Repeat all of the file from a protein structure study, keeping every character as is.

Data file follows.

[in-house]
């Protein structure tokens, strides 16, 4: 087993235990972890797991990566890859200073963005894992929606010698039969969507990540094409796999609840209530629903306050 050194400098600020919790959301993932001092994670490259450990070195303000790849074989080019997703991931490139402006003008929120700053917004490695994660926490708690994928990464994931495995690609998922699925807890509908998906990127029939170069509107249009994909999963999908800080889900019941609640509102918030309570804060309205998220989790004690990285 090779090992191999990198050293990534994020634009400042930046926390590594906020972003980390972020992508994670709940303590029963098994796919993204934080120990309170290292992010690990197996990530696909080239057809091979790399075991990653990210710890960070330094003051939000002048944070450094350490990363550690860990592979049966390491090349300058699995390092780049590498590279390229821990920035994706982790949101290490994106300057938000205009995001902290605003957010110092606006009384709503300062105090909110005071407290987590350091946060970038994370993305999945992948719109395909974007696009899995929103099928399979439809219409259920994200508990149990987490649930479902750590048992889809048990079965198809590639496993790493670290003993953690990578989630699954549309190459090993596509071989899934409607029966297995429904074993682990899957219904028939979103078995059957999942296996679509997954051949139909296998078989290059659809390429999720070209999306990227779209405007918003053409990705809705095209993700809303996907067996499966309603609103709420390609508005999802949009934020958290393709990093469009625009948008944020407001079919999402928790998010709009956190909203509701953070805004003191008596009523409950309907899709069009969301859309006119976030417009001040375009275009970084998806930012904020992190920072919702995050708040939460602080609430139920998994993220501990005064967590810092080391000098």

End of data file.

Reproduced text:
[in-house]
């Protein structure tokens, strides 16, 4: 087993235990972890797991990566890859200073963005894992929606010698039969969507990540094409796999609840209530629903306050 050194400098600020919790959301993932001092994670490259450990070195303000790849074989080019997703991931490139402006003008929120700053917004490695994660926490708690994928990464994931495995690609998922699925807890509908998906990127029939170069509107249009994909999963999908800080889900019941609640509102918030309570804060309205998220989790004690990285 090779090992191999990198050293990534994020634009400042930046926390590594906020972003980390972020992508994670709940303590029963098994796919993204934080120990309170290292992010690990197996990530696909080239057809091979790399075991990653990210710890960070330094003051939000002048944070450094350490990363550690860990592979049966390491090349300058699995390092780049590498590279390229821990920035994706982790949101290490994106300057938000205009995001902290605003957010110092606006009384709503300062105090909110005071407290987590350091946060970038994370993305999945992948719109395909974007696009899995929103099928399979439809219409259920994200508990149990987490649930479902750590048992889809048990079965198809590639496993790493670290003993953690990578989630699954549309190459090993596509071989899934409607029966297995429904074993682990899957219904028939979103078995059957999942296996679509997954051949139909296998078989290059659809390429999720070209999306990227779209405007918003053409990705809705095209993700809303996907067996499966309603609103709420390609508005999802949009934020958290393709990093469009625009948008944020407001079919999402928790998010709009956190909203509701953070805004003191008596009523409950309907899709069009969301859309006119976030417009001040375009275009970084998806930012904020992190920072919702995050708040939460602080609430139920998994993220501990005064967590810092080391000098």